Paul DePodesta: Five years? Geez, I sure hope so!!! We definitely believe we're a lot closer than that. There is no doubt that the division is a tough one, but we believe in our young core, and we'll continue to add to it. The key for us is to make decisions that put us in a position to be a championship-caliber club every year. That's the standard.

Steve (California): Paul, thanks for the chat. What I want to know is why don't teams, and the Mets specifically, give fans more access to the minor league system. For instance, why don't the Mets announce their minor league rosters now intead of making fans guess. When the major league team is so-so, many fans flock to following the minors.

Paul DePodesta: Steve, that's fair. We're definitely trying to get more information out there about the minor leagues this year, partly because it's the right thing to do and partly because I don't remember a time when a player development system as a whole has been more optimistic and excited heading into a season.

DanDaMan (SeaCliff): Paul- who on the Mets do you think offers the best hope to bridge the gap between "Linsanity" and "TebowMania" in New York? And what will we call it? If the Mets PR machine is working on this already, they should be. Thanks, Dan

Paul DePodesta: My kids have all selected Duda, and they're usually right. Taking ideas for the nickname now.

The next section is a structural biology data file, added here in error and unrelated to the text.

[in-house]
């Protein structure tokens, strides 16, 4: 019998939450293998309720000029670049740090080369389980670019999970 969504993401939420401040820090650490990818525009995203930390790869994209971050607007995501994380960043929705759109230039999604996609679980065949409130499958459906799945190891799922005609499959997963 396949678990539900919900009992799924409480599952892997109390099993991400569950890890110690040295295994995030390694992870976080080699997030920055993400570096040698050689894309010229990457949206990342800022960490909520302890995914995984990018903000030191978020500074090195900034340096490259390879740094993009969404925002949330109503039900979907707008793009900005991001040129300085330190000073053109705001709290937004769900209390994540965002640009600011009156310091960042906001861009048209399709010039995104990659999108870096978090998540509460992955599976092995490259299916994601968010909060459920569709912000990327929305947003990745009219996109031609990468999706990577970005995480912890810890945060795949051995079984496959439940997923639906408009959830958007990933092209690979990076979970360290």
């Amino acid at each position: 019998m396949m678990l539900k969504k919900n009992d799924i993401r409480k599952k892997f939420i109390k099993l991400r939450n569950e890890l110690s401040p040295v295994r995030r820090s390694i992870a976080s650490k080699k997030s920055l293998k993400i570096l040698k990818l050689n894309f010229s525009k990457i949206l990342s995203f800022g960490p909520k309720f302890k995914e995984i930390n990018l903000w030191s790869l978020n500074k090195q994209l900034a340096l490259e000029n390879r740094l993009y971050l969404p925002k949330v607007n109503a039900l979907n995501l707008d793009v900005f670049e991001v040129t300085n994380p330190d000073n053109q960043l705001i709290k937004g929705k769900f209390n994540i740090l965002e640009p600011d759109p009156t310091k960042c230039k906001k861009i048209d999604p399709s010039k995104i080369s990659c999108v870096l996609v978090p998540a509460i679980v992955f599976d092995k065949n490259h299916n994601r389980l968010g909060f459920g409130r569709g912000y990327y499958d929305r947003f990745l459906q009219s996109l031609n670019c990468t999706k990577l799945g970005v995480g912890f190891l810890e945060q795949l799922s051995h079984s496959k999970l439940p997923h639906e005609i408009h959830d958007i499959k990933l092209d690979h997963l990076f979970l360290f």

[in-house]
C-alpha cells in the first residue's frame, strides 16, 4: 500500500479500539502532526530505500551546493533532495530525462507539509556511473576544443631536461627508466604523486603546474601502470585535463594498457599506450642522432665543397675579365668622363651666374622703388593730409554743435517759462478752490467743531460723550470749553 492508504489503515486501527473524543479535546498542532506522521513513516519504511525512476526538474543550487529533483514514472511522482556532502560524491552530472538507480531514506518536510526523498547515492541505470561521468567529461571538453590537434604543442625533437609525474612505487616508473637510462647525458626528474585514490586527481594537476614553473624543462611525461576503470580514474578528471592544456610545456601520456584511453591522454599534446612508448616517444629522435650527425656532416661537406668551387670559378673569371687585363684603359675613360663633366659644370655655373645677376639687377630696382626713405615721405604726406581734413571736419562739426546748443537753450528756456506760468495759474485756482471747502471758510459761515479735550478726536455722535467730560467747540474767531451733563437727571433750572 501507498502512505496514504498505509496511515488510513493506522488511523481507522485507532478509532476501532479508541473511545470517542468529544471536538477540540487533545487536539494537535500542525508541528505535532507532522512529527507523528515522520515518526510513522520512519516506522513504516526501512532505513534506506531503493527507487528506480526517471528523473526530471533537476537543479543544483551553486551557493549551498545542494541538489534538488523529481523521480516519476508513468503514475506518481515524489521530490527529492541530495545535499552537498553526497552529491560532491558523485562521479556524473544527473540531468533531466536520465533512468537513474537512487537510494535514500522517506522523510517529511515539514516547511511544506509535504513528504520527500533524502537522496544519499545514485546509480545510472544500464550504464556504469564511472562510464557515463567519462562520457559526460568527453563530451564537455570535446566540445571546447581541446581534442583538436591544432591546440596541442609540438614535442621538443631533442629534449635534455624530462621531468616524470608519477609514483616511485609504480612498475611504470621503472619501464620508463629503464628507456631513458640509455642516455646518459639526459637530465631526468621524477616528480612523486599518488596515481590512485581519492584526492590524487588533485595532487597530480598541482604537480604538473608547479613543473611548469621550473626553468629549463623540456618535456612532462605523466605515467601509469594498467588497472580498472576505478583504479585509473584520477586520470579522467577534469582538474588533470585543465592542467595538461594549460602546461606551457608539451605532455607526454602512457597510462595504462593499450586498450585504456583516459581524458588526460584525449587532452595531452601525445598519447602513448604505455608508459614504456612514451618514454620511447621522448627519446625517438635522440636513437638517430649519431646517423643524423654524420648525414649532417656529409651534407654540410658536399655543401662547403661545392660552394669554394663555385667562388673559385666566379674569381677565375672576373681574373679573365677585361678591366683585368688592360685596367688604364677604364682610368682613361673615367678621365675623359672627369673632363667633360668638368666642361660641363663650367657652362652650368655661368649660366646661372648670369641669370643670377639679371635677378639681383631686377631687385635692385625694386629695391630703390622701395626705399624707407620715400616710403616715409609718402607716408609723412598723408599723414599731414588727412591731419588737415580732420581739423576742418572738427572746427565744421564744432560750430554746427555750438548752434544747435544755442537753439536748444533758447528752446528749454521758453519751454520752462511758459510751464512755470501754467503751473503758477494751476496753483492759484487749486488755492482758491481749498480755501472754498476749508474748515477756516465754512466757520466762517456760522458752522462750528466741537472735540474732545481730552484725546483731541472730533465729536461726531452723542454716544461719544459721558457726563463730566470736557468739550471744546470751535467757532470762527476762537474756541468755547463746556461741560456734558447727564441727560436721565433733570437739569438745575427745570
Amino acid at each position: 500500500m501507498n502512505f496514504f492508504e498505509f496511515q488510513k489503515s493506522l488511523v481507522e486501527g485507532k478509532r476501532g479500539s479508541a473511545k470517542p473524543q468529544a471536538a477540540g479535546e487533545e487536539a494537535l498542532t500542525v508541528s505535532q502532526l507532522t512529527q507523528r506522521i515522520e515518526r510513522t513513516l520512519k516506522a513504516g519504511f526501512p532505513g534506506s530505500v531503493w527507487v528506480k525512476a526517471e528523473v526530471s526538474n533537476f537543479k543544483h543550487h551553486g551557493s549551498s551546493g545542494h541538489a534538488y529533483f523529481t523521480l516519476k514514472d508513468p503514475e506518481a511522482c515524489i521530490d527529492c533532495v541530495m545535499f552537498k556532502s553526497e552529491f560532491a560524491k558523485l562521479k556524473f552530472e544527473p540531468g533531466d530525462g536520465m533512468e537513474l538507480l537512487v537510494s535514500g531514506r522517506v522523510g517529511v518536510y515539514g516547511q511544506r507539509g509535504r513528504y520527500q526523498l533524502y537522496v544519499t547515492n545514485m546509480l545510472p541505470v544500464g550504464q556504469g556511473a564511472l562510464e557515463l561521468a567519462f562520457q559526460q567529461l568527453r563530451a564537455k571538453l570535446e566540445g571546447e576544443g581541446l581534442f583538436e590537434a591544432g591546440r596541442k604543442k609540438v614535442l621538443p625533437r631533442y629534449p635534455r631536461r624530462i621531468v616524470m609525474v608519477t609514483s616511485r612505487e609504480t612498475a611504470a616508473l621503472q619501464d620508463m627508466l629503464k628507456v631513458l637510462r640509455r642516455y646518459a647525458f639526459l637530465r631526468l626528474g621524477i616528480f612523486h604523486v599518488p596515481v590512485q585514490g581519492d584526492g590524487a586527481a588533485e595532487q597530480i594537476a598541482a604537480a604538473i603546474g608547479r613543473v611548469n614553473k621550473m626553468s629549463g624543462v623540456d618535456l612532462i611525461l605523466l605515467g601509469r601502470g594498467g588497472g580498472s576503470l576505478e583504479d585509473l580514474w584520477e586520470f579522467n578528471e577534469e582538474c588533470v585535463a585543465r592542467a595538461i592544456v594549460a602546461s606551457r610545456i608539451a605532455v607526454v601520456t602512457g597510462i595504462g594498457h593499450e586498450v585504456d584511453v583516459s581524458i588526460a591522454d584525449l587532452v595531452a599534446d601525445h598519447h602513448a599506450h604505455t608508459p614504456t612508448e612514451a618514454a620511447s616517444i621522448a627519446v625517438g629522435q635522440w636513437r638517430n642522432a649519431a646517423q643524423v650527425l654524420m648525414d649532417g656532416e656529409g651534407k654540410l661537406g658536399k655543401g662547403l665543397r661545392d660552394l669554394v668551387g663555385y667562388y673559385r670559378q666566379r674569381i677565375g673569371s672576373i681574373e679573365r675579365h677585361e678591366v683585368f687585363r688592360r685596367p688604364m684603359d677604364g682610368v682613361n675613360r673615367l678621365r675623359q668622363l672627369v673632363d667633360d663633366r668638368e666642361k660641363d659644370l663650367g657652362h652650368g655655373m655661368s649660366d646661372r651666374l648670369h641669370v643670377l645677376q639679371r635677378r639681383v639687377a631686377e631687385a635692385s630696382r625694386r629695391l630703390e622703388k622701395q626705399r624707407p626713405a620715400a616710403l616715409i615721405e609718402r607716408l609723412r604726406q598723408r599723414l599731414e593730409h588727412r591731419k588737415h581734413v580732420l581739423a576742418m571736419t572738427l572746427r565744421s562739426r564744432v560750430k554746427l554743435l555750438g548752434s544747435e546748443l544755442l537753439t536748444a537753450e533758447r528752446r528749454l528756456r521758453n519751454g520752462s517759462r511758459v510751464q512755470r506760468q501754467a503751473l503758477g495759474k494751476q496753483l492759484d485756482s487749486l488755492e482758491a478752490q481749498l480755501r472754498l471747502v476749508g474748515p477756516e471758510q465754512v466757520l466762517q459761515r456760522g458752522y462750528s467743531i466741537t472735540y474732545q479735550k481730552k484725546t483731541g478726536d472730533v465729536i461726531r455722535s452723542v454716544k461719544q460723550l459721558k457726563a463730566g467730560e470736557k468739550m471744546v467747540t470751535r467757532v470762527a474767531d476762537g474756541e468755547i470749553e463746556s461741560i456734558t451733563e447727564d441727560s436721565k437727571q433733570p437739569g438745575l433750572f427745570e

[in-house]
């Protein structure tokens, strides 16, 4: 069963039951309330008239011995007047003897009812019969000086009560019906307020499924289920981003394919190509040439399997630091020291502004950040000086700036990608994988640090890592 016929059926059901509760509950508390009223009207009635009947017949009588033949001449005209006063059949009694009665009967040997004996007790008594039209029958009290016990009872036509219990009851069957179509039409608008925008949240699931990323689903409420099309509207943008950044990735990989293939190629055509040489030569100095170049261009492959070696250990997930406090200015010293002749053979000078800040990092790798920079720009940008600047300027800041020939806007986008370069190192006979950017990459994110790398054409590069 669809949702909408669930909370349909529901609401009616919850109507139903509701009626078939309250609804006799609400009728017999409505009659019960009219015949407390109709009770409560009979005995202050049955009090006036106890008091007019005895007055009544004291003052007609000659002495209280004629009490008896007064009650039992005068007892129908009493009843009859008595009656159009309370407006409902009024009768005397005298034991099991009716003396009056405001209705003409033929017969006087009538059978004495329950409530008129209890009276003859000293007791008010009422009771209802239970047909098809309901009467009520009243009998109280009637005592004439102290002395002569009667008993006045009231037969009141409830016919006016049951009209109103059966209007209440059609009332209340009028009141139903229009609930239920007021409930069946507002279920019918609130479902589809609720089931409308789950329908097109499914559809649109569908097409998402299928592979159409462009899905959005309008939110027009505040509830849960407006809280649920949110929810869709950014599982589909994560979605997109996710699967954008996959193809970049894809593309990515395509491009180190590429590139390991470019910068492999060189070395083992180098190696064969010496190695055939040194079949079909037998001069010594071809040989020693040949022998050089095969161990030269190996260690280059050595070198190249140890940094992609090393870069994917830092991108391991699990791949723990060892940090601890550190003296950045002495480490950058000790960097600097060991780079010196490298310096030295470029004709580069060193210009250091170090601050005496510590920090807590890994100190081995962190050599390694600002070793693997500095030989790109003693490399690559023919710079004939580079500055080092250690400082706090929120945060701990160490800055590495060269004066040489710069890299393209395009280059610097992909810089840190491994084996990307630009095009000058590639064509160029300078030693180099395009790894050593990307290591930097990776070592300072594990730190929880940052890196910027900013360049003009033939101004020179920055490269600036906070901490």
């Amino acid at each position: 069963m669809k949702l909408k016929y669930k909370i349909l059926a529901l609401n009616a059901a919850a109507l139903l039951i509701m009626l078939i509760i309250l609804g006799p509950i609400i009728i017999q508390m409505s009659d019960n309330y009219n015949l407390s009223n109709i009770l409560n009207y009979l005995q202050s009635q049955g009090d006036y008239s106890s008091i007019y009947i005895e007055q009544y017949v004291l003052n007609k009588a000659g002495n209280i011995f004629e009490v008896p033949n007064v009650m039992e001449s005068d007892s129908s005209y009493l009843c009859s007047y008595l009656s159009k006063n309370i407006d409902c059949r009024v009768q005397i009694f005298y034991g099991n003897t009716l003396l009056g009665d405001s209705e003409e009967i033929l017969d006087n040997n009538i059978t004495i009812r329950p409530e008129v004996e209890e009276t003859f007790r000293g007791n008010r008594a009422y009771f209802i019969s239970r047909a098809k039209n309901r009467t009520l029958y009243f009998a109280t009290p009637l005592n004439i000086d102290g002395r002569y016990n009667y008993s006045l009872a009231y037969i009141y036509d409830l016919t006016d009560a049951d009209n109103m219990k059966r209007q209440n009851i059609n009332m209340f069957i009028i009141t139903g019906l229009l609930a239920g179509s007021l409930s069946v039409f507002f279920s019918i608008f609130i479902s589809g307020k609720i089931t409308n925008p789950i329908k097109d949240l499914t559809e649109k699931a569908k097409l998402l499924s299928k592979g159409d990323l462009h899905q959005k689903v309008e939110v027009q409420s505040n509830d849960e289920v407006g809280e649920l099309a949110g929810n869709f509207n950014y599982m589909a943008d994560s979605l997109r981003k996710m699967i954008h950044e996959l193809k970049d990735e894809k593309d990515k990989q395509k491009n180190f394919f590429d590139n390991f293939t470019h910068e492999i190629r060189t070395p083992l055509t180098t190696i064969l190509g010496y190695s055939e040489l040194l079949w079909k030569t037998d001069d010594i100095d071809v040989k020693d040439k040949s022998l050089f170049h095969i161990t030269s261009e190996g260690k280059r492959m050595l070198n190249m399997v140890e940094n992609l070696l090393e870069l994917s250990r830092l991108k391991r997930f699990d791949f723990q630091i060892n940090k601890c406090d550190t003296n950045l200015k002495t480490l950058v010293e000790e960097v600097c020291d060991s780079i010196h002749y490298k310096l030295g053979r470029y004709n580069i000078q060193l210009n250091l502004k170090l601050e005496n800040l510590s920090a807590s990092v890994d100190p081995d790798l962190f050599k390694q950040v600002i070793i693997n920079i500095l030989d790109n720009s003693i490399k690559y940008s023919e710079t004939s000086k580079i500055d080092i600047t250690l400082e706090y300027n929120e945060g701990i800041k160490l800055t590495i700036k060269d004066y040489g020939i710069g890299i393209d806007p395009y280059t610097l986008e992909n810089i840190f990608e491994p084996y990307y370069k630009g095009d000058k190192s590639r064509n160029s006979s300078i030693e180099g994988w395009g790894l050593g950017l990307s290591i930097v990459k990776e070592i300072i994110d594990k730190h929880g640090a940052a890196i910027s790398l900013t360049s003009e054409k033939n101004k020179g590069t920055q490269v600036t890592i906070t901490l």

Mick (LI): Paul, when you got here you famously said the Mets would be "moneyball with money". Since then, ownership cut payroll by the largest margin in MLB history for one season and let arguably their best player sign with a division rival over money and not because of baseball reasons. How big of a challenge has this been for you and do you have any regrets taking the position? I hope the answer is "no", because we need you! You're one of the very best at what you do.

Paul DePodesta: Thanks for the faith! Absolutely no regrets - this is New York!!! There would be no better place to do something special than right here, and that's our focus. A lot of the reports on our finances have been exaggerated. Ownership allowed us (even encouraged us) to be as aggressive as ever last year in the amateur market, and they continue to support our long-term vision.

Steve (California): Do you still need to look up how to spell "Nieuwenhuis" or do you have that down cold? Do you see him more as a RF or CF?

Paul DePodesta: It took a while, but fortunately, my iPhone started to recognize it.